Another day, another speedboat. Sazan Island was off-limits as a top-secret military installation since World War One, until it opened to curious tourists in 2017. At 5km in length it’s purportedly the largest uninhabited island in the entire Mediterranean. It’s clad in dense forest, looming larger with every engine stroke, like the Lost World from Jurassic Park. Soviet and Chinese special forces left a legacy of 2,800 bunkers and wind-whistled barracks, a scene now complemented by soaring eagles and leaping dolphins. As my Sazan entry permit only allows for a flying visit, I finish my tour with a hike to a ramshackle Italian governor’s mansion. The panoramic seascape over where the salty, azure Ionian meets the shallower navy of the Adriatic begs the ultimate question: why aren’t more yachts making the day sail over from Italy, Croatia, Montenegro or Greece.

They are, says Nicolas Fry, Charter Manager at Camper and Nicholsons, who I call from the road to Tirana. “In 2017 we saw a real increase in popularity.” Fry booked “a few charters in Albania with M/Y Eclipse,” a 43m Feadship that charters for €125,000 per week. More important than the Terence Disdale interior, it has the exploratory toys needed for an offbeat Albanian adventure. “The clients had a great time,” but what’s missing is “a first-class marina built and managed for superyachts.” As Fry explains: “When you ask about Albania, first look at what its neighbour Montenegro built in just ten years. In short, Porto Montenegro must be a model for the development of yachting in Albania.”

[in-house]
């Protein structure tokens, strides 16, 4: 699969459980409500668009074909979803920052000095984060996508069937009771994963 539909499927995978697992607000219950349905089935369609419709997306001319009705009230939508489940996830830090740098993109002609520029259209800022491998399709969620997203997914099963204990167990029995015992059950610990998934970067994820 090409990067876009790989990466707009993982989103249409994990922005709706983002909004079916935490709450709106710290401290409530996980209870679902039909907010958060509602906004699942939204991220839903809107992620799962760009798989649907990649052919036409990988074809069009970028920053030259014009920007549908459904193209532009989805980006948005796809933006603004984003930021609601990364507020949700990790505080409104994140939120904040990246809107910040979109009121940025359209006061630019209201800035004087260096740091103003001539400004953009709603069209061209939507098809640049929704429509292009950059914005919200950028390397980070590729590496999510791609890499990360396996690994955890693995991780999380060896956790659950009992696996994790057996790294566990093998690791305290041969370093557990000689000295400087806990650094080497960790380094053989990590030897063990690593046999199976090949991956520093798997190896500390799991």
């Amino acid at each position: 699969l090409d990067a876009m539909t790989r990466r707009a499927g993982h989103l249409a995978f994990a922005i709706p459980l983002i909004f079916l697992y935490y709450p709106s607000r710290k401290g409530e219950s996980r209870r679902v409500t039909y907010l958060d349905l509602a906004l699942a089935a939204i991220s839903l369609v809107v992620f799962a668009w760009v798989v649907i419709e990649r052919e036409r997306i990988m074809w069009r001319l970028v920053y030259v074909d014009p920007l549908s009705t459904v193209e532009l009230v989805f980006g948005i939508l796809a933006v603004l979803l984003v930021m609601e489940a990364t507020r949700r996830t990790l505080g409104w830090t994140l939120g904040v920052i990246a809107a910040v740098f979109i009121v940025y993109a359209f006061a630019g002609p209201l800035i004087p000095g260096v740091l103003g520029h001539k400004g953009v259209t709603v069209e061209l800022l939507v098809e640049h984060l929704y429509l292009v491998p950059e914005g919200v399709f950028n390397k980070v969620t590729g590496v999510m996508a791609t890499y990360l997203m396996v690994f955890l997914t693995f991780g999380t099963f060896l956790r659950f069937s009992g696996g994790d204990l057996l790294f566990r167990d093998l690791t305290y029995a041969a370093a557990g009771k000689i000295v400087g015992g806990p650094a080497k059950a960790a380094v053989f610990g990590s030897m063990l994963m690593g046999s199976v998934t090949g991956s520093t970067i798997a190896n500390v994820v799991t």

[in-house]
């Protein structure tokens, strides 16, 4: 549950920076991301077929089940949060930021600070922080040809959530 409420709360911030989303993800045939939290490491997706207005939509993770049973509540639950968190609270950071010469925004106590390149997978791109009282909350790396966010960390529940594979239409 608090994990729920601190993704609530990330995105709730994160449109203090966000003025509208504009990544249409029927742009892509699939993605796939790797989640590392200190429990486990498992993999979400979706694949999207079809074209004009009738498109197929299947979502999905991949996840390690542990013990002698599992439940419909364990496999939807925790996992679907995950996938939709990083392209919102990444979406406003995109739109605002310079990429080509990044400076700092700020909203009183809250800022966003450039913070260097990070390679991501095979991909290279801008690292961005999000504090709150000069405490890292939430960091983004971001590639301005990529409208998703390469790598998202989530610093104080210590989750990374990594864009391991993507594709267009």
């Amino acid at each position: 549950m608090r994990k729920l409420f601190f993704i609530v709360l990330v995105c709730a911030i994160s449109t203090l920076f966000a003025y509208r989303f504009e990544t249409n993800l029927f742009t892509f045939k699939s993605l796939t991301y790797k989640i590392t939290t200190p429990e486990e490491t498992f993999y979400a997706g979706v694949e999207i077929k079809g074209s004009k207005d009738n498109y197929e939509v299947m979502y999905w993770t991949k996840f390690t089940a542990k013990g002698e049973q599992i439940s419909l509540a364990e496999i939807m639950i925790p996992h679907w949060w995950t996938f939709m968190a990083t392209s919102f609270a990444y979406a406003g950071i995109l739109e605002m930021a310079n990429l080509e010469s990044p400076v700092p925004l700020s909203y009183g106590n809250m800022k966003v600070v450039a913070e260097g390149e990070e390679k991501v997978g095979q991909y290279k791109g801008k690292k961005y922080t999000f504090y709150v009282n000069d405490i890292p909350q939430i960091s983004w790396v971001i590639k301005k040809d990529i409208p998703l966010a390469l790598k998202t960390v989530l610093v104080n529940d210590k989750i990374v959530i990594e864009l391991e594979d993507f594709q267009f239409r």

It’s a question I’m keen to put to the people in charge. But first I take in the shock of 21st-century Tirana, a throbbing pavement café of a city that didn’t have a single disco back in 1991. Emblematic of this trend is new gourmet restaurant Mullixhiu, opened by a returning Albanian from Copenhagen’s triple Michelin star Noma. The €15 eight-course tasting menu of zucchini flour crepes and sheep curd cocktails leaves me groggy as I stand outside the Ministry of Transport the following morning.

“Foreigners are more than welcome to build marinas in the Republic of Albania, subject to local legislation,” says Ministry spokesperson Stela Basha. “The Saranda Port Development Master Plan includes a yacht harbour but so far there has not been an official investor demand”. Despite GDP growth ticking along at 4% per annum, “there is only one concession in Kavajë, an hour from Tirana, which is currently under construction”, says Basha.

 

This 35-year concession is a proposed 1,100-berth marina for yachts of up to 75m. Now billed as Porto Albania, the project has broken ground under the aegis of Swiss development company Finsec. There’s no set finishing date. So it you want to profit by building a better one – or just fancy frolicking on a secret beach that global tourism forgot – you know who to call.

Tristan Rutherford is a travel writer specialising in Albania and the Adriatic